The neighbors' attorney, Stephen Weeks, says Boaro's testimony may answer questions about the town's rush to abandon the easement—and that getting Boaro's e-mails was an unexpected "Watergate moment."
"I asked him, 'Do you keep any record of what was going on?'" Weeks says. "And then he handed over a jump drive. ... We're still going through these e-mails, but what we've found so far has been interesting."
In an article in the Explorer, town officials and council members fervently denied the claims. Davidson said it was "absolutely slanderous and completely not true."
On Dec. 26, 2007, Boaro reportedly received an e-mail to let him know that Davidson would be at the restaurant with all senior staff members for a retreat dinner party on Jan. 5, 2008; there is also reportedly an e-mail from Phinny on Nov. 4, 2008, letting Boaro know he'd be at the restaurant at 5 p.m. to meet Davidson for a drink; and on March 21, 2009, Boaro received an e-mail that Davidson would be at the restaurant that night for dinner with a party of four.
Davidson told the Explorer: "I was there for the ribbon-cutting of Saguaro Ranch, and for a special event at the invitation of the Marana Art Commission. I had lunch there when the Tucson Museum of Art was considering relocating their museum to Marana. I presented to their board and talked about Marana and our community's vision. That is it."
Cassidy, responding to an e-mail request to him and Davidson for comment, told the Weekly it's important to look at each e-mail individually.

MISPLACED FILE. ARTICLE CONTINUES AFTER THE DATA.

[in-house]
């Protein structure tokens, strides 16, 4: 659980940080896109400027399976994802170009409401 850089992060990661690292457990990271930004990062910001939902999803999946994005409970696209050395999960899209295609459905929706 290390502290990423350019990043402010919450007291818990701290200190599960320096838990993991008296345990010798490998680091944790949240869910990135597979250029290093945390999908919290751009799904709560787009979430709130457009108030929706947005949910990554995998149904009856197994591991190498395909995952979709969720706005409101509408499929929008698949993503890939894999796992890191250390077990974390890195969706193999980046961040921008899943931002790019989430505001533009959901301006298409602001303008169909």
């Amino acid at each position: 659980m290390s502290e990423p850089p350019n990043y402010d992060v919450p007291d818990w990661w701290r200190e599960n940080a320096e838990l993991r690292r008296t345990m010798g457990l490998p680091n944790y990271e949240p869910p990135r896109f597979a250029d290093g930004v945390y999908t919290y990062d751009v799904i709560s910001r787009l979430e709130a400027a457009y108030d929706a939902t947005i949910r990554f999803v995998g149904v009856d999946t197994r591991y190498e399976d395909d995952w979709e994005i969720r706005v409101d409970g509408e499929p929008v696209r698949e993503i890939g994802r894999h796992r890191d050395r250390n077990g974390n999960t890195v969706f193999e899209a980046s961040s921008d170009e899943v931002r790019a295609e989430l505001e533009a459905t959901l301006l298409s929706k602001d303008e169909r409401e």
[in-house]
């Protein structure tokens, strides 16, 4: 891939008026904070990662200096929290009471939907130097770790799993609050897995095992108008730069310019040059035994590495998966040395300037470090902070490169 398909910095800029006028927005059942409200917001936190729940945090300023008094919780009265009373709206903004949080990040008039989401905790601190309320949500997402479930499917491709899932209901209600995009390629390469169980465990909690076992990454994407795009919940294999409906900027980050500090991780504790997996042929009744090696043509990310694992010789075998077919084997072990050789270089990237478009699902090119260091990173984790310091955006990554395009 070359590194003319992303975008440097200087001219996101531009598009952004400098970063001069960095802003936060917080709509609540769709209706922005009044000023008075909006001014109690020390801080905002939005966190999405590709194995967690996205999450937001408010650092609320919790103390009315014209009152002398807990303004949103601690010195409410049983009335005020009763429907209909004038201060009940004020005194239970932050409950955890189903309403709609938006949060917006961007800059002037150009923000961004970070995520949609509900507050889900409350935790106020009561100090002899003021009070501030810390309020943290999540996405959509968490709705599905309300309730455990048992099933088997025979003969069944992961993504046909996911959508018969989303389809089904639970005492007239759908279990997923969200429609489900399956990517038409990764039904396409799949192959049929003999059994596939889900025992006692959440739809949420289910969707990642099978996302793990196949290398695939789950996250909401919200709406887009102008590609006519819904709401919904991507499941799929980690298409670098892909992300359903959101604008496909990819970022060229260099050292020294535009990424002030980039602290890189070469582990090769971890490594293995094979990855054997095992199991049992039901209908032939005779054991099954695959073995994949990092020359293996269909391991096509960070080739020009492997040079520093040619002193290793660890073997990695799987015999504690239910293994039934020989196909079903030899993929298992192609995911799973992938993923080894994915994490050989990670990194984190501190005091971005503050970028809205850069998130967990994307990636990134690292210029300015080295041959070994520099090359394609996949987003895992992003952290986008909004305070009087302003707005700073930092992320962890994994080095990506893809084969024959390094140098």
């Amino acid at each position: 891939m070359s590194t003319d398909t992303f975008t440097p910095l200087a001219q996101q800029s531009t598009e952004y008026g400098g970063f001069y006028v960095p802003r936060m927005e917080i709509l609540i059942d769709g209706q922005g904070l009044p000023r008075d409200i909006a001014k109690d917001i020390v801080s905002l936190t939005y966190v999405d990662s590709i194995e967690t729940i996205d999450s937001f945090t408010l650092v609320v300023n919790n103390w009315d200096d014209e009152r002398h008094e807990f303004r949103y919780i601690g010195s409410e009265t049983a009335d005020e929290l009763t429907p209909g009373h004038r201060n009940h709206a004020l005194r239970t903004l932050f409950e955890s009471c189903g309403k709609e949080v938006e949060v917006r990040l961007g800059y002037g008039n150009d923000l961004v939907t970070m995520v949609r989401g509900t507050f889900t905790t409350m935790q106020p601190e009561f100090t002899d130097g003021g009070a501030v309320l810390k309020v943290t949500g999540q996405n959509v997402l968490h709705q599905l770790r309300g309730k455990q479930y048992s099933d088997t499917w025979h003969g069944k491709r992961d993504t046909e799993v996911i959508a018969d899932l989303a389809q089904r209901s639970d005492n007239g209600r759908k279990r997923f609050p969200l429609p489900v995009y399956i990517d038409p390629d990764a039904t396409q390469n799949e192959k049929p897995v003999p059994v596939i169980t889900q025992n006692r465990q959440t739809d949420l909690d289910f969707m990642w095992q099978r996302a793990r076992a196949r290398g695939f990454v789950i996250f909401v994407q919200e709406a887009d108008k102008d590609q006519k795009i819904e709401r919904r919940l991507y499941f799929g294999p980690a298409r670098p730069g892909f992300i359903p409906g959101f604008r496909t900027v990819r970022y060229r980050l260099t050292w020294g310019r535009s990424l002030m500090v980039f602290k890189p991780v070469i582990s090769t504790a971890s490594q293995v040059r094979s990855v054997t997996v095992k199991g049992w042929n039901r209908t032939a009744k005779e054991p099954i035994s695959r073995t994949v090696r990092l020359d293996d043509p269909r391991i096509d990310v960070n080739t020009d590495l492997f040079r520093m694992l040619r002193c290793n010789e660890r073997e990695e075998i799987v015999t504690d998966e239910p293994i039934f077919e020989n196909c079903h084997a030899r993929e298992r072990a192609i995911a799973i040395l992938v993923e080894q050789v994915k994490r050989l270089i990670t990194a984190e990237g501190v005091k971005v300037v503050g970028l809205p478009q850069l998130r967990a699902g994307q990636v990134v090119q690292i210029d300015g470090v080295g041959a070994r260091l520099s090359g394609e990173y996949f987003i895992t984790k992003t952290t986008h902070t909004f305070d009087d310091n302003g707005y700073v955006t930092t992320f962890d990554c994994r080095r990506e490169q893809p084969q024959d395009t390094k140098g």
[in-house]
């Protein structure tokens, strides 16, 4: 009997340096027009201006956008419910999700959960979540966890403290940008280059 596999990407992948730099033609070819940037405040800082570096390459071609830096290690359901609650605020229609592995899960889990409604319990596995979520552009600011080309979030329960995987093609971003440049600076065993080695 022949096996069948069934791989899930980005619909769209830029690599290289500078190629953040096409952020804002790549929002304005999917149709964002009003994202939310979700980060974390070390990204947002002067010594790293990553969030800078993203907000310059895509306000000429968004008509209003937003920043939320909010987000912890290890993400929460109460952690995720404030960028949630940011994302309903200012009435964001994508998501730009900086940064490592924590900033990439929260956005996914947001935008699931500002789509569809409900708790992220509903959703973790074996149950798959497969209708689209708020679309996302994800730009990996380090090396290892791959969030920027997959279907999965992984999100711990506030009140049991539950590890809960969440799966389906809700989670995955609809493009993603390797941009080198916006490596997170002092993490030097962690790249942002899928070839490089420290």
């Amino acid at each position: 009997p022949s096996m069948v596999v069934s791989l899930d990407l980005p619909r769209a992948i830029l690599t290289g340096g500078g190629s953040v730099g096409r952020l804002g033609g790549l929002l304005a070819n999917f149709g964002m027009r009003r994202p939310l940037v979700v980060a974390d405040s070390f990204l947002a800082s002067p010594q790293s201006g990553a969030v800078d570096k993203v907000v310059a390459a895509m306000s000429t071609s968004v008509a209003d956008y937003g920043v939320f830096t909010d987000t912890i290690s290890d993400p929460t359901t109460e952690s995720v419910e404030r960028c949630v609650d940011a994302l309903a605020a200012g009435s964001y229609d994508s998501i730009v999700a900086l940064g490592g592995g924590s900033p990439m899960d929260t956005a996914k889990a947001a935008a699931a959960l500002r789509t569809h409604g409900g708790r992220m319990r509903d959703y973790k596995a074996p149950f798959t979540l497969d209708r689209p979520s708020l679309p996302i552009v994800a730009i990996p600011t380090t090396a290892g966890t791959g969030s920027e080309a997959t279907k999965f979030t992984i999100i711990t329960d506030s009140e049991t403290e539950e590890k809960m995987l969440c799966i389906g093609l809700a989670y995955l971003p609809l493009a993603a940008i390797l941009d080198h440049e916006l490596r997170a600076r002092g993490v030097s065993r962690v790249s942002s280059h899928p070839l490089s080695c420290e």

The e-mail regarding the retreat is moot, since Davidson changed the retreat venue to Heritage Highlands at Dove Mountain. The e-mail regarding Davidson meeting Phinny at McClintock's is hard to believe, Cassidy says: It was Election Day, and Cassidy says he can't understand why Davidson would be meeting Phinny—and even if he was, it's not against the law.
The other e-mail regarding Davidson and a dinner party for four is true, Cassidy says, but it was a private dinner paid for by Davidson; Phinny recently provided the city a copy of the receipt.
"If anything, it shows that Gilbert walks the walk and supports (local businesses)," Cassidy says.
In an e-mail, Phinny said the receipt is available through his attorney, Eric Sparks. As of press time, Sparks had not yet provided the Weekly with a copy of the receipt.
Cassidy says he found it interesting that Councilman Post was included in the lawsuit amendment, considering Post told Cassidy that he has never been to Saguaro Ranch and met Phinny for the first time at the opening of the Ritz-Carlton, Dove Mountain.
Molly Edwards, the Arizona Attorney General's Office press secretary, said that if a state investigation into the matter was in order, the AG would be unable to say if it was occurring.
However, Cassidy says that even if some of Boaro's statements are correct, it doesn't matter, because there were no open-meeting violations, since Boaro doesn't confirm whether there were four or more council members present, as defined by law.
Regarding the gifts clause, Cassidy says the food and drinks would have to be provided in exchange for something of value.
"The Town Council, when it voted to abandon the easement, determined (the easement) had no value," Cassidy says. "The e-mails are hearsay, but the bigger issue is that Boaro is not telling the truth."